Wine Scoring & Ratings

When searching for new wines to try, scoring/rating systems may provide some insight as to which ones may be worth your while.  However, having said this, it is important to keep in mind that any rating is only the opinion of the reviewer who completed it. 

A score isn’t the be all and end all.  In addition to looking at the number or symbol, it is important to consider the complete tasting notes in order to get a fuller understanding of what the particular wine is about.   Without the tasting notes the rating is of little value as the notes explain what the reviewer considered when completing their assessment.

If you can find the vintners notes those can provide important insight as well.  The vintner’s notes would most likely be located through the winery’s web site.  However, these are not always published.

Ratings can be most useful to you if you can find a critic whose likes and dislikes are similar to your own.   However, keep in mind that all rating systems are very subjective.  There really is no science involved in completing the scorings.  The beauty lies in the eyes of the beholder.

Wines that are scored between 85 and 90 often provide the best value as price can be influenced by ratings and popularity.  Demand tends to be greater for the highest rated wines though the quality is very similar to wines rated in the high 80’s.  The difference may only be that the vines on the higher rated wine are older or of a particular heritage.  Neither of which may provide a difference in taste for the average consumer.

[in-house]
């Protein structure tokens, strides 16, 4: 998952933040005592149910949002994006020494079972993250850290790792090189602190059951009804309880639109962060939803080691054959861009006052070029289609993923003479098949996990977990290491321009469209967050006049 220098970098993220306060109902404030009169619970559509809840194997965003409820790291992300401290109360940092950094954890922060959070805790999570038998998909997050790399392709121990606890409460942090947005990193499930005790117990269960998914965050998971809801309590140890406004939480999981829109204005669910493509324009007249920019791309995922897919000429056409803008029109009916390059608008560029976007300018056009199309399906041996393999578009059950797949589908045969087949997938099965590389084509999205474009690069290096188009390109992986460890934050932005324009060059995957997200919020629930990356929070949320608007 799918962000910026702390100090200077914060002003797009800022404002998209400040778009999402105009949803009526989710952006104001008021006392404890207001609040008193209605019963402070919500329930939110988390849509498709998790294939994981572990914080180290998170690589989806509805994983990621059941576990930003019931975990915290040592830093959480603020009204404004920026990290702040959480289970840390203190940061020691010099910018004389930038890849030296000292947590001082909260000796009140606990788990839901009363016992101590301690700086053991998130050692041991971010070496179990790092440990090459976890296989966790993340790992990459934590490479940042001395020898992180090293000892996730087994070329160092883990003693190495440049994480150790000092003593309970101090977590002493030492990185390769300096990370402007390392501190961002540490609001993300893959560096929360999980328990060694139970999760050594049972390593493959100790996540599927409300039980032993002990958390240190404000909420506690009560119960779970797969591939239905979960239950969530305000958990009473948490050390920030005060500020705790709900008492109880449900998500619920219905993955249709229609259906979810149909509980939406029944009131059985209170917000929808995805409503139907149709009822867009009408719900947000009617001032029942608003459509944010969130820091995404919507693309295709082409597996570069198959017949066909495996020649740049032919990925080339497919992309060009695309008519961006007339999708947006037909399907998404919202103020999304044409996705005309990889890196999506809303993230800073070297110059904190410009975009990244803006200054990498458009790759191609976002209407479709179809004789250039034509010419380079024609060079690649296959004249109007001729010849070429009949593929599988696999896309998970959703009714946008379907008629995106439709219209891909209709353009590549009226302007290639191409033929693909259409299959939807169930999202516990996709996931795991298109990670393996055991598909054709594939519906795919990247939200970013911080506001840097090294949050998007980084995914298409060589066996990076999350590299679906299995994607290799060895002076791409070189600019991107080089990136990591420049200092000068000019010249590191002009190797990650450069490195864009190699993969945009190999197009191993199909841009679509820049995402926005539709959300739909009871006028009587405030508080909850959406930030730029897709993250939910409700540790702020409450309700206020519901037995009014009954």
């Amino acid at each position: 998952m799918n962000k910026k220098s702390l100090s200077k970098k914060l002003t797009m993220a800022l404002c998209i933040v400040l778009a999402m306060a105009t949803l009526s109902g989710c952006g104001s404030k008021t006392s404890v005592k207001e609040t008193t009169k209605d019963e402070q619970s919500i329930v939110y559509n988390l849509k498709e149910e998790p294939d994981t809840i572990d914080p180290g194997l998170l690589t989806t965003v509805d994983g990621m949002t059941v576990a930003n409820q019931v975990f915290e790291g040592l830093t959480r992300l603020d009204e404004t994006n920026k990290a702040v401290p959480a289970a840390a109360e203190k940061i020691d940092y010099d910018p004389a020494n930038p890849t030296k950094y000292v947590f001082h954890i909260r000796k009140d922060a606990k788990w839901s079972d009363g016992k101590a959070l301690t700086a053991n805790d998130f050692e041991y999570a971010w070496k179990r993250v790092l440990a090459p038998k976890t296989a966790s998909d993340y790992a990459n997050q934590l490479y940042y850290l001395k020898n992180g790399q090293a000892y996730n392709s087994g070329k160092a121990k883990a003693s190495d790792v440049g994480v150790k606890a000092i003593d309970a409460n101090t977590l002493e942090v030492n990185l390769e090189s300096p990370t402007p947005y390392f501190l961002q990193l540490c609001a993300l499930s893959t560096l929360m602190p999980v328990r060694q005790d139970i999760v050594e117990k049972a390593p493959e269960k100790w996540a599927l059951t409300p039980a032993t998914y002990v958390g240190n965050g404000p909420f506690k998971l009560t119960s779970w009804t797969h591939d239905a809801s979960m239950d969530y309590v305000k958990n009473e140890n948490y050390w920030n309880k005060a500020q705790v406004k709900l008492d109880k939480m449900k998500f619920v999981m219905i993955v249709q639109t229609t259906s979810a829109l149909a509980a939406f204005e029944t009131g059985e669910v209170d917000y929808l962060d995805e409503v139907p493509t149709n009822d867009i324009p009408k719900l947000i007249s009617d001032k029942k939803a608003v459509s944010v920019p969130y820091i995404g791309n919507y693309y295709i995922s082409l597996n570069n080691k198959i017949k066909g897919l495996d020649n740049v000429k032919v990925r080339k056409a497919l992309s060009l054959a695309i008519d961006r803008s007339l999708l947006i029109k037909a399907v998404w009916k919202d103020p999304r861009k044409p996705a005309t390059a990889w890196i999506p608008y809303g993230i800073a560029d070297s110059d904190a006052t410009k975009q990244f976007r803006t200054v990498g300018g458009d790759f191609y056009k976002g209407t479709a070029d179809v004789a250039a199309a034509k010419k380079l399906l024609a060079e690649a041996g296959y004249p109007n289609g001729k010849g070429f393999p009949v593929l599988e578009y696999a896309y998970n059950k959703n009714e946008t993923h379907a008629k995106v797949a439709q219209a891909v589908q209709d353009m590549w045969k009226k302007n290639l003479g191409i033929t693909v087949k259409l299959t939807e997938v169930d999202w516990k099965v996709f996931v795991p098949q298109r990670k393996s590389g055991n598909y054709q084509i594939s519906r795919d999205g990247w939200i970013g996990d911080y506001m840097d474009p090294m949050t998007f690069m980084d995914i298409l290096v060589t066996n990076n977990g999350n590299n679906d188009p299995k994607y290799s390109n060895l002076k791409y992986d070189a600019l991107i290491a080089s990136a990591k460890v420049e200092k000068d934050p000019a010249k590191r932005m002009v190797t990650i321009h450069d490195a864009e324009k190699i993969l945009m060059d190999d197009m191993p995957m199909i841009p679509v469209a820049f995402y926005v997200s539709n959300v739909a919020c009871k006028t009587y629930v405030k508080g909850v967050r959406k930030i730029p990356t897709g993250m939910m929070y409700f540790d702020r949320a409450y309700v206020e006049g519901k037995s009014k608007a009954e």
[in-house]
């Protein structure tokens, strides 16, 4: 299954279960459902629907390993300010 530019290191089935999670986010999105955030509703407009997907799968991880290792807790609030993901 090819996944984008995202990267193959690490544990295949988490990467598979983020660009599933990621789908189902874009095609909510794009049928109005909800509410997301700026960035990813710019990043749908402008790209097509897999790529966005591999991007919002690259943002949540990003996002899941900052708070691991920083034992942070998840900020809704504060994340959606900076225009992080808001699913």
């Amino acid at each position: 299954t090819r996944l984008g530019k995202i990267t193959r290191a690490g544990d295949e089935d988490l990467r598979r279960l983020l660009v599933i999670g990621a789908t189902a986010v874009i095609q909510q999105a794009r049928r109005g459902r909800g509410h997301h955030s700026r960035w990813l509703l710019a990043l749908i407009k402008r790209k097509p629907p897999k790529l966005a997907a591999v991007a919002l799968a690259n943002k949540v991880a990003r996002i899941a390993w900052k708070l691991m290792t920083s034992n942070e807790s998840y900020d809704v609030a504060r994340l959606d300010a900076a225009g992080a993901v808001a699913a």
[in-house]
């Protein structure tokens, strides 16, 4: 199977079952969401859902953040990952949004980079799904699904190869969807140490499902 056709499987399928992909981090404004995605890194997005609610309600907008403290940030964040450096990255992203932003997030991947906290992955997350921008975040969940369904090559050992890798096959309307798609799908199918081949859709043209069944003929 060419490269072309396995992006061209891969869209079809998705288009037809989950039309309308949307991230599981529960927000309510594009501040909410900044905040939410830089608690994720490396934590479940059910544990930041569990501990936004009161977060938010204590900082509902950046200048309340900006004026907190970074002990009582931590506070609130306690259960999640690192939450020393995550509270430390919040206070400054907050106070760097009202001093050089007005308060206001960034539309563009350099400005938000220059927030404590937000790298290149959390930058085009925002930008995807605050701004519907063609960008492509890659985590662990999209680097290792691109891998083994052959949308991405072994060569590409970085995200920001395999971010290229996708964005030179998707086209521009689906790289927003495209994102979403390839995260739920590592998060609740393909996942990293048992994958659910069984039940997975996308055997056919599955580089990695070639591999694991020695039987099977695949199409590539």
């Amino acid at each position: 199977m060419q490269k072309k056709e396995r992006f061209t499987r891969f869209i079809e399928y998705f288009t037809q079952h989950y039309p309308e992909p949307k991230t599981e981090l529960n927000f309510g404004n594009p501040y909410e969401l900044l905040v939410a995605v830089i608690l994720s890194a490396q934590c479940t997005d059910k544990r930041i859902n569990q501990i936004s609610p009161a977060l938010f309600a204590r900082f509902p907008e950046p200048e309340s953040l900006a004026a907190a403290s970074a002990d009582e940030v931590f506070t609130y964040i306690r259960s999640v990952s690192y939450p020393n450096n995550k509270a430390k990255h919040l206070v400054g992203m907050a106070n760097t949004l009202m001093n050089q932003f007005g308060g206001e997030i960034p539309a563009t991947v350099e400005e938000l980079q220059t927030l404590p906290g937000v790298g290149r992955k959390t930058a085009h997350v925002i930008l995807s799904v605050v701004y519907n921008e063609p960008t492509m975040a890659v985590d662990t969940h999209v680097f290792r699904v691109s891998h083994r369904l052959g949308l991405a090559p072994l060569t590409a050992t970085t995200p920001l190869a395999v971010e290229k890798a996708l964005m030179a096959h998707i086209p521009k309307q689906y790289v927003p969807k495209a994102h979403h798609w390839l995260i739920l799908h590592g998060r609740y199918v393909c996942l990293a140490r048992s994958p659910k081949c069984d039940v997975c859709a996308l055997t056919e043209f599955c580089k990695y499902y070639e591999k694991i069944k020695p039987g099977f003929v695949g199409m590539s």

The higher rated wines may contain more tannin and acid, making them good candidates for cellaring.  However, if you are just looking for a good wine to drink over the next few months, a wine rated between 85 and 90 will be well worth the investment

You will find that not all wines will be scored.  This is often because they are not able to be reviewed by the critics before being released for sale to the public.  The fact that there is no rating doesn’t mean that the wine is bad or inferior.

Here is a quick review of the common rating systems that you may come across in your wine exploring adventures.

The 100 Point System

This system was made popular by Robert Parker Jr. and has been commonly used since the early 1980’s.  It is used by the majority of critics today. 

This approach automatically assigns each wine reviewed with 50 points.  Up to an additional 5 points are awarded for colour and appearance; a maximum of 15 additional points for aroma; up to 20 more points for flavour and finish; and up to 10 points for overall quality.

The 5-Star Scale

This scale was derived based on the common hotel-rating system.  5 stars represent outstanding quality; 4.5 stars indicate excellent quality, verging on outstanding; 4 stars represents excellent quality; 3.5 stars indicate very good quality; and finally 3 stars indicate good quality.

3-Glass Scale

3 glasses indicates an excellent wine in its category; 2 glasses is a very good to excellent wine in its category; and finally 1 glass indicates good wine in its category.

Remember the most important wine critic you should pay attention to is you.  You know better than anyone what wines you like.

Sláinte mhaith

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